WEEK 28: I HAVE A DEAD ROT IN ME
Monday 4 to Sunday 10 January 1915
In Le Nieppe, Pat Armstrong was still suffering from the after-effects of his typhus inoculation, much to his mother’s disquiet. Mrs Armstrong was not alone in her concerns over immunisation. Health concerns aside, mandatory inoculation against contagious diseases was commonly perceived as an infringement of personal liberty in the early 20th century and caused widespread opposition in many circles. The mass-vaccination of soldiers during 1914-1915 was in part an attempt by the British medical community to gain public acceptance for the benefits of immunisation. To combat the boredom of being bound to his bed, Pat made contact with his oldest friend, Gordon Elton of the Royal Irish Fusiliers, who was billeted in Arques, just 8 km from Le Nieppe. In Folkestone, an angry letter from Major Tufton to Mrs Armstrong began to cast doubt over Harry’s plan to marry Ione.
Monday 4 January
[…] I went round to ask Helen for tea, & I talked there & looked at photographs, & then she came back with me. Mr Stubbs, Florence & Mary came too, & they stayed on till 7-30. Muz & I watched some of K’s army drilling on our way back. Zeppelins were supposed to have been seen over Dover & near here yesterday. […]
Le Nieppe. Gen & Hardress went to Furnes to see Tom Bridges . Felt rather rotten so stayed in bed. Had oil. Wrote a note to G who came in about 4 & stayed till 7 o’c. Had great chat. Read & wrote letters all morning. Cecil & Col Home went home by Calais morning boat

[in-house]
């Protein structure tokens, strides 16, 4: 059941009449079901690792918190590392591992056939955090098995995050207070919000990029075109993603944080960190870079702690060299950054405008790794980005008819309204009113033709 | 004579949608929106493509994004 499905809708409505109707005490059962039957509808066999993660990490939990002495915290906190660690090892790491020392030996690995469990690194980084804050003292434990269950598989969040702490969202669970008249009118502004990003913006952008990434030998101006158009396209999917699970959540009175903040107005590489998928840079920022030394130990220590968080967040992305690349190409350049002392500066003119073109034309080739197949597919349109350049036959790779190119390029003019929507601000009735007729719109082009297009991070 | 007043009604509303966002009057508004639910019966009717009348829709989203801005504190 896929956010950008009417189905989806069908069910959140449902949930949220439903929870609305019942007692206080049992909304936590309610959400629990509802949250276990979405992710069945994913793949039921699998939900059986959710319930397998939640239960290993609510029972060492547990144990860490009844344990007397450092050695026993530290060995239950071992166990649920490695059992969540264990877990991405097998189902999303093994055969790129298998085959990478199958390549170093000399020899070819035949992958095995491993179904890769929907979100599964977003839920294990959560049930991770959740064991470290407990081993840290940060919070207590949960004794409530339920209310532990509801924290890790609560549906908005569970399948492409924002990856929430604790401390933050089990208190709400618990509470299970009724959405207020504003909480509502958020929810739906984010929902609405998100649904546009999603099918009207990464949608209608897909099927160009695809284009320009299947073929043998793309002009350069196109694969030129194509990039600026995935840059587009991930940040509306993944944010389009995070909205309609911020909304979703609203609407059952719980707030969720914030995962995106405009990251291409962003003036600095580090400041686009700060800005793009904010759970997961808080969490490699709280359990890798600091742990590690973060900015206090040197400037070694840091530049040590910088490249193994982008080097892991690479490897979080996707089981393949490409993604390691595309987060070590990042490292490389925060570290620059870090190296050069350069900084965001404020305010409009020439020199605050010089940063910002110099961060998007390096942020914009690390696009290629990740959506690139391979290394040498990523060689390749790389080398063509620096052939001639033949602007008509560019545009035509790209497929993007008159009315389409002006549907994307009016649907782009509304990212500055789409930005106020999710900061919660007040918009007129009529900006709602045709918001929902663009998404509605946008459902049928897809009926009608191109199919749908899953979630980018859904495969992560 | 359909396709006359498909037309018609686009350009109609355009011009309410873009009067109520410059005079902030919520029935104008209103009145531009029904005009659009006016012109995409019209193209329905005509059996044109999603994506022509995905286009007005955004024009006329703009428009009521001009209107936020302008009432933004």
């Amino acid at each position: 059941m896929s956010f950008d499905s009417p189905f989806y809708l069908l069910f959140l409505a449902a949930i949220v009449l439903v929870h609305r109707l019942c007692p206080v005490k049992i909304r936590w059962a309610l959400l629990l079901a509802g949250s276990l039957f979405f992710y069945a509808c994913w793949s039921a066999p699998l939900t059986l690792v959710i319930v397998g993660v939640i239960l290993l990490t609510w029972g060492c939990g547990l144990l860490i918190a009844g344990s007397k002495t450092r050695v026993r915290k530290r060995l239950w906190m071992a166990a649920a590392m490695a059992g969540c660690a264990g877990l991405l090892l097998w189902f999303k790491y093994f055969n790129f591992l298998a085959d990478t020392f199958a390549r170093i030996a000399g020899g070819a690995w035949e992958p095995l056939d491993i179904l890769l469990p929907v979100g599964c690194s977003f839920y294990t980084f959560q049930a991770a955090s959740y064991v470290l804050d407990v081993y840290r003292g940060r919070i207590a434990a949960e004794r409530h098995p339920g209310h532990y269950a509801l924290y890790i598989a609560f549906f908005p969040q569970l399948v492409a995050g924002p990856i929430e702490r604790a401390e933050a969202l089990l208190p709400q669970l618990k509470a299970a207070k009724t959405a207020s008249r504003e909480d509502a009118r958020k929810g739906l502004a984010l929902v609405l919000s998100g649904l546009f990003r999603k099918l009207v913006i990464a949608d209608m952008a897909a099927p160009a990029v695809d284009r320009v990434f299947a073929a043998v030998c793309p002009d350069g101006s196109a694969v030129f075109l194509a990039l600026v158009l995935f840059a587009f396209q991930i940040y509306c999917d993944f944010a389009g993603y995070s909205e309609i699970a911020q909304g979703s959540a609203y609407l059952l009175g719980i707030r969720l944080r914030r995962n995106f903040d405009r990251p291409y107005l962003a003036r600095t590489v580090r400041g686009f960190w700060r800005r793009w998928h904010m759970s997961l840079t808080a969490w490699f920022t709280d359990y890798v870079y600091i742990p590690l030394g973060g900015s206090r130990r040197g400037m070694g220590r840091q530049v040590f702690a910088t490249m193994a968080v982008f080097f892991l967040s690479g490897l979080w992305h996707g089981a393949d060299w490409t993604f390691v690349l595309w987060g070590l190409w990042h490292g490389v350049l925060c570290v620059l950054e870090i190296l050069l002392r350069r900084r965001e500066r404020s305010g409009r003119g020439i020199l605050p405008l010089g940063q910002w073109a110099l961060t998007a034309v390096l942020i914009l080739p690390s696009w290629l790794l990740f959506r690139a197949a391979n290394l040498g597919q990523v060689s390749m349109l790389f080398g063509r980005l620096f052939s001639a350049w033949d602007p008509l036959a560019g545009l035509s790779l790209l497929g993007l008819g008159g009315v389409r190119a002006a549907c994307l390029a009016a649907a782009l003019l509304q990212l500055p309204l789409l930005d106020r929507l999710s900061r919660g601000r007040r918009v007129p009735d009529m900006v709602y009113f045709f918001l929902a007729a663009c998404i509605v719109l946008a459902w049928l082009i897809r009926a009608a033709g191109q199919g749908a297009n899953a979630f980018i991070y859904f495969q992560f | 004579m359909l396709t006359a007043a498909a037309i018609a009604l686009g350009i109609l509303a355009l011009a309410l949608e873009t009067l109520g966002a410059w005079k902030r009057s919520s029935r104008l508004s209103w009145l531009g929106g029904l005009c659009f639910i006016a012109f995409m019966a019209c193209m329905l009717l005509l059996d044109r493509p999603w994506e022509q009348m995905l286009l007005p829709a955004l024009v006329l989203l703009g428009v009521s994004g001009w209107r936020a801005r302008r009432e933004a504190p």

Letter from Pat Armstrong to Mrs Armstrong
Jan 4. Le Nieppe.
My dear wee to Mus,
[…] I haven’t eaten much for the last three days as I have a dead rot in me or something of the sort. I am lying low again to-day as I’m not quite right yet. I have just had another dose of castor oil. I got up yesterday about 4 o’c & sat up for dinner. I didn’t take any part in the food contest but I wanted to hear the news. […] Sickening about that Scarborough business1 wasn’t it. I wish we had been able to round them up. I now hear that we had 36 hrs warning before the raid came off. I have just written a note to G & asked him to come in & see me. Arques is only 5 miles down the road. I’d like to see him, it’s rather boring sitting here. Particularly as I feel perfectly alright till I have to dash downstairs. Vulgar letter this Mother dear. […] No news from Russia but I think that they are doing alright. I believe that the end of the war depends more on them than anything else. We have got to push the Germans back so awfully far before we can have any real effect on them. In fact if they went back 50 miles it would really help them as it would shorten their lines of communication & lengthen ours. All we can do to my mind is to hold them here & keep them busy so as they can’t withdraw troops & in this way let the Russians get on. I think they ought soon be able to get at Cracow. Once that falls Silesia is pretty well open to them. Once they get Silesia the whole German line will have to fall back. But at present the country is bad & they are short of ammunition. So I expect that they will hold on where they are for a bit & then make a big push in about a month’s time. We hear that the Cavalry is going to be brought farther back still. With all those new reinforcements coming out they will want some place to put them & can only do that by moving us back. I don’t think that we will be put into the trenches again just at present. When the whole line starts to go forward we’ll be used but not until then, unless our line is broken somewhere & they want a gap stopped just for a short time. Will you tell Burtons to hurry them up with that frame. I want it badly as I’m afraid of the photos getting spoilt. I want a really nice frame, d— the cost, but I want it quickly. I got such a nice Xmas card from little Pilse . He used to be our Qr. Master & left in Africa. Dear little man I must write to him. […] Well wee Mus I think I have told you all the news. Best of love to you all. The very best of luck to you all for the New Year.